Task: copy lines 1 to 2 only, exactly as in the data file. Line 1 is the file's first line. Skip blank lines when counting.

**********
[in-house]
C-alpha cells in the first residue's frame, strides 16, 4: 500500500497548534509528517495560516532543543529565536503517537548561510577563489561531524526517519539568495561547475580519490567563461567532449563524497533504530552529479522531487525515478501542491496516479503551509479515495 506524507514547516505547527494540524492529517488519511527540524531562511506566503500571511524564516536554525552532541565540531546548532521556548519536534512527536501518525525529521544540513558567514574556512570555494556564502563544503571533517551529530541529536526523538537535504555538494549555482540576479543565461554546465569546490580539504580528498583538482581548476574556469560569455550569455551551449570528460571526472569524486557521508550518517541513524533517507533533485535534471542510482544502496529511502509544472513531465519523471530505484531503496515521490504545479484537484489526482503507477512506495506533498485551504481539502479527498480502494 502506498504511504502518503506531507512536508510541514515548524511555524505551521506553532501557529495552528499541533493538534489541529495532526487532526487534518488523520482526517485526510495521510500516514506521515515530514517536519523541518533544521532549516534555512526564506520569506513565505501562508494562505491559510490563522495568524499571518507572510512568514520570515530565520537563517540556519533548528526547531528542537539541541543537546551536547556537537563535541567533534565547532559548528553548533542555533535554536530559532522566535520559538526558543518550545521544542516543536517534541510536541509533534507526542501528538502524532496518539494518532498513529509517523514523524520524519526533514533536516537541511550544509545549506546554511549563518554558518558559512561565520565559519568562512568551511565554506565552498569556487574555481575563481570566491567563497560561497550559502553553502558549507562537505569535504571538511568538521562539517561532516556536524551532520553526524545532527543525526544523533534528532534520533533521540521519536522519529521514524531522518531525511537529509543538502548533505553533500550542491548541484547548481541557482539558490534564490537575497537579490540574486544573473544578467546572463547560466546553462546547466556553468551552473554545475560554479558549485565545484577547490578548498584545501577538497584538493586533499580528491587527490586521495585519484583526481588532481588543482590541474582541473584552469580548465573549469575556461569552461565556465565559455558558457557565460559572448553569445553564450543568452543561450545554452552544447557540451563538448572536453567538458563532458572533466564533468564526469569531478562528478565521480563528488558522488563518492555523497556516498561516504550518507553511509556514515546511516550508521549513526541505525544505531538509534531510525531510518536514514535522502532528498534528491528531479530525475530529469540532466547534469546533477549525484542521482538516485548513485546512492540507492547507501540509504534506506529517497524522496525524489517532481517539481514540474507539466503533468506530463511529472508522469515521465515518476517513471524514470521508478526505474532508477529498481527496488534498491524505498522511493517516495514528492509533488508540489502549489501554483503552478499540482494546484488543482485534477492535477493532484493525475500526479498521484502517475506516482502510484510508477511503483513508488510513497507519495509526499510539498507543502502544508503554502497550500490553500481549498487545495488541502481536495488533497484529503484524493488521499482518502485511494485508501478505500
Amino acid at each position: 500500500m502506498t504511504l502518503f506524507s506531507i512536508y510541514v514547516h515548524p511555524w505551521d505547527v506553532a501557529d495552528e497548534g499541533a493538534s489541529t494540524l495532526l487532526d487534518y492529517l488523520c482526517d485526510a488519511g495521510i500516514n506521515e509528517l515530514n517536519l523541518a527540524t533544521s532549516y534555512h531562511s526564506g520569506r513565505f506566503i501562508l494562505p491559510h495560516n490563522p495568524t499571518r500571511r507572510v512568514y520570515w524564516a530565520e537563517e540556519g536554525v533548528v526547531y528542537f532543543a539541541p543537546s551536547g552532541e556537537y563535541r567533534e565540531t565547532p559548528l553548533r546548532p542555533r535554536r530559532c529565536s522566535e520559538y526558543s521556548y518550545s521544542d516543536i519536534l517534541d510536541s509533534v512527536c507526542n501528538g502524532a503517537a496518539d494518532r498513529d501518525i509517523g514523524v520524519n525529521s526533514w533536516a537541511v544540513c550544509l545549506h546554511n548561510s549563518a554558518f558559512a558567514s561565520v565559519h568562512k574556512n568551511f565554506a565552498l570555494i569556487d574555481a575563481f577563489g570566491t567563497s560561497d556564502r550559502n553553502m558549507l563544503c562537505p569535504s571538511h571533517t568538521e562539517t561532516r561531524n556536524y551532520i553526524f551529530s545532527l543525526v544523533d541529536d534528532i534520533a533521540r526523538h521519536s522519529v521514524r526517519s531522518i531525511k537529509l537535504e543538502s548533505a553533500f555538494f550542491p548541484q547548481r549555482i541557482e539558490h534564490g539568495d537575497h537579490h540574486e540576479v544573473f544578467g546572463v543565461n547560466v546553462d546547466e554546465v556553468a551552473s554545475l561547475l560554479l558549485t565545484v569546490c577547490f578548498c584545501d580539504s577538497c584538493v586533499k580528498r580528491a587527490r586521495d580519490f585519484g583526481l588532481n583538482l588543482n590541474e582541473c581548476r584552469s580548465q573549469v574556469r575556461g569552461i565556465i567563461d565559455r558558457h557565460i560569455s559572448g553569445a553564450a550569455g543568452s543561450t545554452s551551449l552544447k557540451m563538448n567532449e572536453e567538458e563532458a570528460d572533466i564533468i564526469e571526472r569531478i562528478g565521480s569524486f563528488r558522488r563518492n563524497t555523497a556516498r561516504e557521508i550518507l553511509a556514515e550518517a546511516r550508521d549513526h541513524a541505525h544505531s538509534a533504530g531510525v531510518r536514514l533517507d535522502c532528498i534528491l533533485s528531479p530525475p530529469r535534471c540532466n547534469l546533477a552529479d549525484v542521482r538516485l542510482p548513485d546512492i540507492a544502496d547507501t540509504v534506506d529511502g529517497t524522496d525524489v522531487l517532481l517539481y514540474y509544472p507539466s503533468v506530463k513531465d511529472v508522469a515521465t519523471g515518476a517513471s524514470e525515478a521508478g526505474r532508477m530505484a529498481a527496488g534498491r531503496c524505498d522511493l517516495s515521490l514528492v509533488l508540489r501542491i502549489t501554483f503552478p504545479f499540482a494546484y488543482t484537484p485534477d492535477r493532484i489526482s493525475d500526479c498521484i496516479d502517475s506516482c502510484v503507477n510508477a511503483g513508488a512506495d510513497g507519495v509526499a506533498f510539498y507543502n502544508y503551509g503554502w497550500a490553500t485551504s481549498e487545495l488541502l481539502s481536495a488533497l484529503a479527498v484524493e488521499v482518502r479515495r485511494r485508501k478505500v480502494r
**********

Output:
[in-house]
C-alpha cells in the first residue's frame, strides 16, 4: 500500500497548534509528517495560516532543543529565536503517537548561510577563489561531524526517519539568495561547475580519490567563461567532449563524497533504530552529479522531487525515478501542491496516479503551509479515495 506524507514547516505547527494540524492529517488519511527540524531562511506566503500571511524564516536554525552532541565540531546548532521556548519536534512527536501518525525529521544540513558567514574556512570555494556564502563544503571533517551529530541529536526523538537535504555538494549555482540576479543565461554546465569546490580539504580528498583538482581548476574556469560569455550569455551551449570528460571526472569524486557521508550518517541513524533517507533533485535534471542510482544502496529511502509544472513531465519523471530505484531503496515521490504545479484537484489526482503507477512506495506533498485551504481539502479527498480502494 502506498504511504502518503506531507512536508510541514515548524511555524505551521506553532501557529495552528499541533493538534489541529495532526487532526487534518488523520482526517485526510495521510500516514506521515515530514517536519523541518533544521532549516534555512526564506520569506513565505501562508494562505491559510490563522495568524499571518507572510512568514520570515530565520537563517540556519533548528526547531528542537539541541543537546551536547556537537563535541567533534565547532559548528553548533542555533535554536530559532522566535520559538526558543518550545521544542516543536517534541510536541509533534507526542501528538502524532496518539494518532498513529509517523514523524520524519526533514533536516537541511550544509545549506546554511549563518554558518558559512561565520565559519568562512568551511565554506565552498569556487574555481575563481570566491567563497560561497550559502553553502558549507562537505569535504571538511568538521562539517561532516556536524551532520553526524545532527543525526544523533534528532534520533533521540521519536522519529521514524531522518531525511537529509543538502548533505553533500550542491548541484547548481541557482539558490534564490537575497537579490540574486544573473544578467546572463547560466546553462546547466556553468551552473554545475560554479558549485565545484577547490578548498584545501577538497584538493586533499580528491587527490586521495585519484583526481588532481588543482590541474582541473584552469580548465573549469575556461569552461565556465565559455558558457557565460559572448553569445553564450543568452543561450545554452552544447557540451563538448572536453567538458563532458572533466564533468564526469569531478562528478565521480563528488558522488563518492555523497556516498561516504550518507553511509556514515546511516550508521549513526541505525544505531538509534531510525531510518536514514535522502532528498534528491528531479530525475530529469540532466547534469546533477549525484542521482538516485548513485546512492540507492547507501540509504534506506529517497524522496525524489517532481517539481514540474507539466503533468506530463511529472508522469515521465515518476517513471524514470521508478526505474532508477529498481527496488534498491524505498522511493517516495514528492509533488508540489502549489501554483503552478499540482494546484488543482485534477492535477493532484493525475500526479498521484502517475506516482502510484510508477511503483513508488510513497507519495509526499510539498507543502502544508503554502497550500490553500481549498487545495488541502481536495488533497484529503484524493488521499482518502485511494485508501478505500